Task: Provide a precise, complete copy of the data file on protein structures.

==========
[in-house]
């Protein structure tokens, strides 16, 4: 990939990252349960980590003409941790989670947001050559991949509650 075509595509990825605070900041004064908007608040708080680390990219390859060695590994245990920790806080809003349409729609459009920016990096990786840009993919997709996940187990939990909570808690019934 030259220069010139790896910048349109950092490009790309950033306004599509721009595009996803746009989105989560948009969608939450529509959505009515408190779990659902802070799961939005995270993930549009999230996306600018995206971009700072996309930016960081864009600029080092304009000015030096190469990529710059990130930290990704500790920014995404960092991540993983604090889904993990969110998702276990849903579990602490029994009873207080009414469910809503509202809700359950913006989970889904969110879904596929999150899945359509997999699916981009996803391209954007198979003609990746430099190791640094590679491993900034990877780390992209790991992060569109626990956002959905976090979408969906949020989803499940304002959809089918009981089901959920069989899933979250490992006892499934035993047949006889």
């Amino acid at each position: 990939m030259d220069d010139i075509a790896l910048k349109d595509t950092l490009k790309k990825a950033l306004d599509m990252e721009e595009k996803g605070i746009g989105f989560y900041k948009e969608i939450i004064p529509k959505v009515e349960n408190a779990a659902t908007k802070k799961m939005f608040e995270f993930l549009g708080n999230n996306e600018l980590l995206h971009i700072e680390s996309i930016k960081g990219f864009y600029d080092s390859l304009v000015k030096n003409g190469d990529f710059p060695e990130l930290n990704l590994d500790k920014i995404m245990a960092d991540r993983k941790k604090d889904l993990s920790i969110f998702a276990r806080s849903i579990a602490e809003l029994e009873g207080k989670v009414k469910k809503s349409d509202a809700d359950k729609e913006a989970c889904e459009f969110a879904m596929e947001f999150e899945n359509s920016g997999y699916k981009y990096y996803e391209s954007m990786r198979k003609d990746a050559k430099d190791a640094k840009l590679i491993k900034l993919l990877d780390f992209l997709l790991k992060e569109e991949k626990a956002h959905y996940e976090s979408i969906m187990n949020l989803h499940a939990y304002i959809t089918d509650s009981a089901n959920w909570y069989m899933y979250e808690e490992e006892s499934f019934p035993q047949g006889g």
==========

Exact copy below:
[in-house]
């Protein structure tokens, strides 16, 4: 990939990252349960980590003409941790989670947001050559991949509650 075509595509990825605070900041004064908007608040708080680390990219390859060695590994245990920790806080809003349409729609459009920016990096990786840009993919997709996940187990939990909570808690019934 030259220069010139790896910048349109950092490009790309950033306004599509721009595009996803746009989105989560948009969608939450529509959505009515408190779990659902802070799961939005995270993930549009999230996306600018995206971009700072996309930016960081864009600029080092304009000015030096190469990529710059990130930290990704500790920014995404960092991540993983604090889904993990969110998702276990849903579990602490029994009873207080009414469910809503509202809700359950913006989970889904969110879904596929999150899945359509997999699916981009996803391209954007198979003609990746430099190791640094590679491993900034990877780390992209790991992060569109626990956002959905976090979408969906949020989803499940304002959809089918009981089901959920069989899933979250490992006892499934035993047949006889």
């Amino acid at each position: 990939m030259d220069d010139i075509a790896l910048k349109d595509t950092l490009k790309k990825a950033l306004d599509m990252e721009e595009k996803g605070i746009g989105f989560y900041k948009e969608i939450i004064p529509k959505v009515e349960n408190a779990a659902t908007k802070k799961m939005f608040e995270f993930l549009g708080n999230n996306e600018l980590l995206h971009i700072e680390s996309i930016k960081g990219f864009y600029d080092s390859l304009v000015k030096n003409g190469d990529f710059p060695e990130l930290n990704l590994d500790k920014i995404m245990a960092d991540r993983k941790k604090d889904l993990s920790i969110f998702a276990r806080s849903i579990a602490e809003l029994e009873g207080k989670v009414k469910k809503s349409d509202a809700d359950k729609e913006a989970c889904e459009f969110a879904m596929e947001f999150e899945n359509s920016g997999y699916k981009y990096y996803e391209s954007m990786r198979k003609d990746a050559k430099d190791a640094k840009l590679i491993k900034l993919l990877d780390f992209l997709l790991k992060e569109e991949k626990a956002h959905y996940e976090s979408i969906m187990n949020l989803h499940a939990y304002i959809t089918d509650s009981a089901n959920w909570y069989m899933y979250e808690e490992e006892s499934f019934p035993q047949g006889g």